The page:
National Nuclear Laboratory


Saturday 24 February 2018

NNL reviews Canada’s microbiologically influenced corrosion research program

CANDU 1.pngNNL expertise has been harnessed in a new contract with Canada’s Nuclear Waste Management Organization (NWMO), the organisation responsible for designing and implementing Canada’s plan for the safe, long-term management of spent nuclear fuel. The new contract is for NNL is to carry out an expert peer review of Canadian academic research, supported by NWMO, to assess the potential for microbiologically influenced corrosion (MIC) of canisters that will be used to dispose of spent nuclear fuel in a future geological disposal facility.In 2014, Canada developed a new spent fuel canister that has 3 mm of copper applied directly by electrodeposition and cold spray onto a steel container that will hold 48 nuclear waste bundles from their Canadian Deuterium Uranium (CANDU) nuclear reactors (Figure 1). Previous designs involved an inner steel vessel surrounded by a wrought copper shell. The new Canadian design offers improved protection against mechanical performance problems related to structural loading that can cause wrought copper shells to deform. The steel container and its spherical head are designed to have the mechanical strength needed to withstand pressures of the overlying rock and loading from a 3-km thick glacier in the event of a future Canadian ice age. The spent fuel canister is part of an engineered barrier system that must isolate the fuel for hundreds of thousands of years.The copper coating is designed to protect the canister from corrosion. Under anoxic conditions, sulphate-reducing bacteria have the potential to produce sulphide, which can cause MIC. It is therefore essential for waste management organisations and regulators understand the levels of sulphide that will be present in the geological disposal facility, to understand its potential to migrate to the canister surface and the potential for it to cause copper corrosion. Since sulphate-reducing bacteria, that will be present in the facility, will affect the levels of sulphide present, NWMO has been actively developing computer models that will be used to evaluate the potential for MIC once a disposal site has been selected.The awarding of the peer review contract to assess NWMO MIC program was the result of NNL’s expertise in the biogeochemical processes that could affect repository performance and in developing computer modelling techniques that simulate the effects of sulphate-reducing bacteria. The work is linked closely with NNL’s participation in the European Commission Horizon-2020 MIND (Microbiology in Nuclear waste Disposal) project.Dr Liam Abrahamsen-Mills, Senior Research Technologist, is a member of the NNL team working on the review. He said: “We are really pleased to be working with NWMO on improving the understanding of how microbes can influence the complex biogeochemistry of a repository, and ultimately its long-term safety. The contract will run until March 2019 and it is hoped by both parties that this will be the start of an ongoing collaborative relationship.”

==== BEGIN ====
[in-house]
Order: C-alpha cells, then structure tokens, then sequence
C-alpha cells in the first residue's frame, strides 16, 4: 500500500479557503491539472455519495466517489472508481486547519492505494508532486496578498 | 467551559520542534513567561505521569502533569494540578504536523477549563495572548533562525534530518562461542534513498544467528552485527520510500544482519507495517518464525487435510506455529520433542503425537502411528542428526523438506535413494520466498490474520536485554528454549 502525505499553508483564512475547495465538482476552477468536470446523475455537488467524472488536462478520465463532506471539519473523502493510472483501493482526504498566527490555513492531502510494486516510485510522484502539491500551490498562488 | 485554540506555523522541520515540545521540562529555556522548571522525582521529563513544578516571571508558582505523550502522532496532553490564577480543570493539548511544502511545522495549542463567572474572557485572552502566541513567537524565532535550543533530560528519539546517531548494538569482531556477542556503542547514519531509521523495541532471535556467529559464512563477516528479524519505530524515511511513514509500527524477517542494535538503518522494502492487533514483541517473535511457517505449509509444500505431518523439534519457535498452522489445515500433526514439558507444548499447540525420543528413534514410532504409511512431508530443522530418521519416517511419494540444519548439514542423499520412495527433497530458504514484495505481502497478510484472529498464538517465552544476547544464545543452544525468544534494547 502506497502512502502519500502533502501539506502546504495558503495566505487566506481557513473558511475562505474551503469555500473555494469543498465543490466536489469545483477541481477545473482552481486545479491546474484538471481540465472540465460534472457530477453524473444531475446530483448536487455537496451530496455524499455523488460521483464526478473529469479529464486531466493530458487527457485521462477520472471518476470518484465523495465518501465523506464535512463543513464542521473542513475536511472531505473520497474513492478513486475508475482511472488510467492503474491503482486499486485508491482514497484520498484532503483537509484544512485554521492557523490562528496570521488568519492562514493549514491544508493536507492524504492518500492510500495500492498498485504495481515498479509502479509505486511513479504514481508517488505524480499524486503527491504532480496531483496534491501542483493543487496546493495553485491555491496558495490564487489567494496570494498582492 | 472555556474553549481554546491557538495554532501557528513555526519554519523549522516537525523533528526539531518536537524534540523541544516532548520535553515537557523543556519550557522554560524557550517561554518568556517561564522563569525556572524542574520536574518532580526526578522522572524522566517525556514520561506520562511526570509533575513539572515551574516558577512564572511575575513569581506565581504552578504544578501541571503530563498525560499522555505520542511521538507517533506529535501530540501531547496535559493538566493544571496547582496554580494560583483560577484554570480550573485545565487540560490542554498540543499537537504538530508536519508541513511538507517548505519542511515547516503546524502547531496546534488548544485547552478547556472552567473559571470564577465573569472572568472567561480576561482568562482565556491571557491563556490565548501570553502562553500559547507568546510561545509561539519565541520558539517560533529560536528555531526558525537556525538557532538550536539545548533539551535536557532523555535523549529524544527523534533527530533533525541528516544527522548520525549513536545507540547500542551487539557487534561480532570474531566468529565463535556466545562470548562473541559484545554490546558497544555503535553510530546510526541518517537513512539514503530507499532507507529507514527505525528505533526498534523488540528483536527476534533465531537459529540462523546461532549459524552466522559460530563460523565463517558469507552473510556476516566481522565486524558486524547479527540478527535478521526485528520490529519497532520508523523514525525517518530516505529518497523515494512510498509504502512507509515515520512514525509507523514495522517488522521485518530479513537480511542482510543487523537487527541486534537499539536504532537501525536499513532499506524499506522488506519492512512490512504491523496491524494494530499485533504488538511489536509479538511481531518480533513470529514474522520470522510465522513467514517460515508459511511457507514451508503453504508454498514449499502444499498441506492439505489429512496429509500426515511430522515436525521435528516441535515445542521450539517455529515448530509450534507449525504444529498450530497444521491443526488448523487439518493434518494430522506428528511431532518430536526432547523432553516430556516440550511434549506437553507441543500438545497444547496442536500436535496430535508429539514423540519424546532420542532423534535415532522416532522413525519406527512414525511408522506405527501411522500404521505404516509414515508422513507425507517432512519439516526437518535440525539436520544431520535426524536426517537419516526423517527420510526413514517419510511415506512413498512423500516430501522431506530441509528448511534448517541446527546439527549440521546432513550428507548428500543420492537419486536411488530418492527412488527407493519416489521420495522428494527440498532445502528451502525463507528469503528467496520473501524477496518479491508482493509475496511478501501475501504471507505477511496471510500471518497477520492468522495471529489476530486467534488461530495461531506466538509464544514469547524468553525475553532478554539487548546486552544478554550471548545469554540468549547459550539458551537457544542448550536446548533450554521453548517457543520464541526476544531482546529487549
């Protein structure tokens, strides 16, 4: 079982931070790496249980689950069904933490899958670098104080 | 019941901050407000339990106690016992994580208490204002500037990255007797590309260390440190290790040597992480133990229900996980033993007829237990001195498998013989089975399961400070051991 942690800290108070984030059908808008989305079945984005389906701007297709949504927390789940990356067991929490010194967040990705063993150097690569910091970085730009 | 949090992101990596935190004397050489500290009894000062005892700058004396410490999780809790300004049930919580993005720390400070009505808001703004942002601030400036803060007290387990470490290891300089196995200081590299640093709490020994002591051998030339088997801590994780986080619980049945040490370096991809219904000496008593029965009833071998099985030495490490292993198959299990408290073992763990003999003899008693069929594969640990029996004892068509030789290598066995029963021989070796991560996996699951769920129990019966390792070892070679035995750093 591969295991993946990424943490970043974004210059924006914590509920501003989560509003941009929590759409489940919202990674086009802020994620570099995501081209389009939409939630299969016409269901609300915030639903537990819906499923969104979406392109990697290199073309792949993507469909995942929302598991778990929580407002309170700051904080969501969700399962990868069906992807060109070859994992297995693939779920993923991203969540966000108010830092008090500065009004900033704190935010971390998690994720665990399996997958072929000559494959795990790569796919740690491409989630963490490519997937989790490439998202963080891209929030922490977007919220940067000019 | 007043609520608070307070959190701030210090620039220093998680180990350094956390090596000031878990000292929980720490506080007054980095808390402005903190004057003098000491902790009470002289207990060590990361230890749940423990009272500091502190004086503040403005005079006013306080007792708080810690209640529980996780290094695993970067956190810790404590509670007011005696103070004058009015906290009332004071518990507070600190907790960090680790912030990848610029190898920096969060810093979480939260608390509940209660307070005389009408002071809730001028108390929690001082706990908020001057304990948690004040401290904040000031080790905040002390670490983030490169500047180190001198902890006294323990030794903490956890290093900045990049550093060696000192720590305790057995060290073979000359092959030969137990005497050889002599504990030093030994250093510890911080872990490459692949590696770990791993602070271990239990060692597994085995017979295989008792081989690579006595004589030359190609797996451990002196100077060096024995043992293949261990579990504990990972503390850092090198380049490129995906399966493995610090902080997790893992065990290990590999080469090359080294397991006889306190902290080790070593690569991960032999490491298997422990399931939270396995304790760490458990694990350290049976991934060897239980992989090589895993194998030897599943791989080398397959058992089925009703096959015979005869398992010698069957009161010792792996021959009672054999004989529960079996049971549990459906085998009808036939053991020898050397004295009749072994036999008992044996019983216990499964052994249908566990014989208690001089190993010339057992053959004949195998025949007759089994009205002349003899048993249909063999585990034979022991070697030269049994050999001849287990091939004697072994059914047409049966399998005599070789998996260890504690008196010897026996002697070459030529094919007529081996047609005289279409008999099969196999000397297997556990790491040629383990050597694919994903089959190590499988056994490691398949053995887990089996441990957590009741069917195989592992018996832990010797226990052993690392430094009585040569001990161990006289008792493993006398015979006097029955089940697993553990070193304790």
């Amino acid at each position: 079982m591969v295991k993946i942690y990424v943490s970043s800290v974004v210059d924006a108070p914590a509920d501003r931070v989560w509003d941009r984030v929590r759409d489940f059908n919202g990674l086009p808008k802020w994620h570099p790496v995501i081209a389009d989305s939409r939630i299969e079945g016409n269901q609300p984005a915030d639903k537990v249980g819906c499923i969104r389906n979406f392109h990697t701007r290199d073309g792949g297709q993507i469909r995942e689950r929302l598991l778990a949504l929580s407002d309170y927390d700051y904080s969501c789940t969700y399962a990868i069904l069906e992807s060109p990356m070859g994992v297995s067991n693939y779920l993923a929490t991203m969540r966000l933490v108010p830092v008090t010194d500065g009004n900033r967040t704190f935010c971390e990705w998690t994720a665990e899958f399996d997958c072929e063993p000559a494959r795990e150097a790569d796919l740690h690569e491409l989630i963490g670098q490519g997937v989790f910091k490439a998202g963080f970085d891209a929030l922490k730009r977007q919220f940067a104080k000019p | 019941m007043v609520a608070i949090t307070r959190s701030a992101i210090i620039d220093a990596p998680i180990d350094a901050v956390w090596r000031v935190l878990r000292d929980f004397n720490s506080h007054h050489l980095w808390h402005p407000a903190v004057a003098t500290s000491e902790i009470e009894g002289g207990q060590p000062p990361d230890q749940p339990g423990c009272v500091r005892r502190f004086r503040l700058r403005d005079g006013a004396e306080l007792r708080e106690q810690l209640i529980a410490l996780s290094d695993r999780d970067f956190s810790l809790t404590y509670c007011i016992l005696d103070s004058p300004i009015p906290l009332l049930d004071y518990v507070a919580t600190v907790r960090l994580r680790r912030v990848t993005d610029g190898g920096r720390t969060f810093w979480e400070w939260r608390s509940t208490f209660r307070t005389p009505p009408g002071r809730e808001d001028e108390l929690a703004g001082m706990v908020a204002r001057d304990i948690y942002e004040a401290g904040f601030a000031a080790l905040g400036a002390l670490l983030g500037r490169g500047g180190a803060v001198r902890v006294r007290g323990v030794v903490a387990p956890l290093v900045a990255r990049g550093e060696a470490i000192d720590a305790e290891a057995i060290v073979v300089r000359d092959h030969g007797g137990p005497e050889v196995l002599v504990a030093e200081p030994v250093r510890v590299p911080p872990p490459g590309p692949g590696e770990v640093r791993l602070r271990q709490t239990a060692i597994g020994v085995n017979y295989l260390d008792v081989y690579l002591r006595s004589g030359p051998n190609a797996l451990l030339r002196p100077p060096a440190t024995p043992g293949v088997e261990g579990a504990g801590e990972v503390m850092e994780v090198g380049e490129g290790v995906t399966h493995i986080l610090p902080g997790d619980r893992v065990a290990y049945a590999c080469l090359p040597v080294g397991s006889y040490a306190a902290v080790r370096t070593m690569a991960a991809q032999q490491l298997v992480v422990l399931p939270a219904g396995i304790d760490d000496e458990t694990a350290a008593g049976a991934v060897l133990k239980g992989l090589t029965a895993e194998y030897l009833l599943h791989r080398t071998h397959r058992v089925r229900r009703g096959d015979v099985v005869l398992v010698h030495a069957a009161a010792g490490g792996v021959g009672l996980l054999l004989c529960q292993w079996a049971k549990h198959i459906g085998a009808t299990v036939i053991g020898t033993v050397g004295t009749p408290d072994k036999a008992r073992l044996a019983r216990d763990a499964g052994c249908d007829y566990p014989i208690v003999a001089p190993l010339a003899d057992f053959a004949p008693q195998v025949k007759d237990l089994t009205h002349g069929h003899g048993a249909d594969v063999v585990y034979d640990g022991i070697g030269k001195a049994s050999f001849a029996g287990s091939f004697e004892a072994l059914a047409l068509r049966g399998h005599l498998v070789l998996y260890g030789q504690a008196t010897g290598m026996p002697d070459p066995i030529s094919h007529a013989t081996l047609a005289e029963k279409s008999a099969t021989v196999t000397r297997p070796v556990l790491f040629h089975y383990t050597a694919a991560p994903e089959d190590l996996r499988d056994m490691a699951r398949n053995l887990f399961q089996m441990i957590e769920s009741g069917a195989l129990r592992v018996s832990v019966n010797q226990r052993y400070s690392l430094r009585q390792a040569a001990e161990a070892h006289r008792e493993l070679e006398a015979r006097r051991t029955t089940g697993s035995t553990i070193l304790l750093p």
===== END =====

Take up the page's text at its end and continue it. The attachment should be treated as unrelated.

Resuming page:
“Review of our corrosion research programs by international experts is an important component of our plan to demonstrate the safety of our new canister design concept” said Dr. Jennifer McKelvie, a Senior Scientist at NWMO. “By involving respected researchers, like Dr. Abrahamsen-Mills and Professor Joe Small of NNL, in the peer-review of our program, we are ensuring that our work meets the highest scientific standards and is consistent with international best practice.”

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Figure 1. The Canadian spent nuclear fuel canister, which is designed to contain and isolate nuclear waste in a future geological disposal facility. The canister is 2.5 m long, 0.6 m wide and will weigh approximately 2800 kg when loaded. 

The Canadian Nuclear Waste Management Organisation (NWMO) is responsible for designing and implementing Canada’s plan for the safe, long-term management of used nuclear fuel. The plan, known as Adaptive Phased Management, requires used fuel to be contained and isolated in a deep geological repository. It also calls for a comprehensive process to select an informed and willing host for the project. The NWMO is a not-for profit organisation established in 2002 by Canada’s nuclear electricity producers in accordance with the Nuclear Fuel Waste Act (NFWA).

The MIND project has received funding from the Euratom research and training programme 2014 – 2018 under grant agreement No. 661880.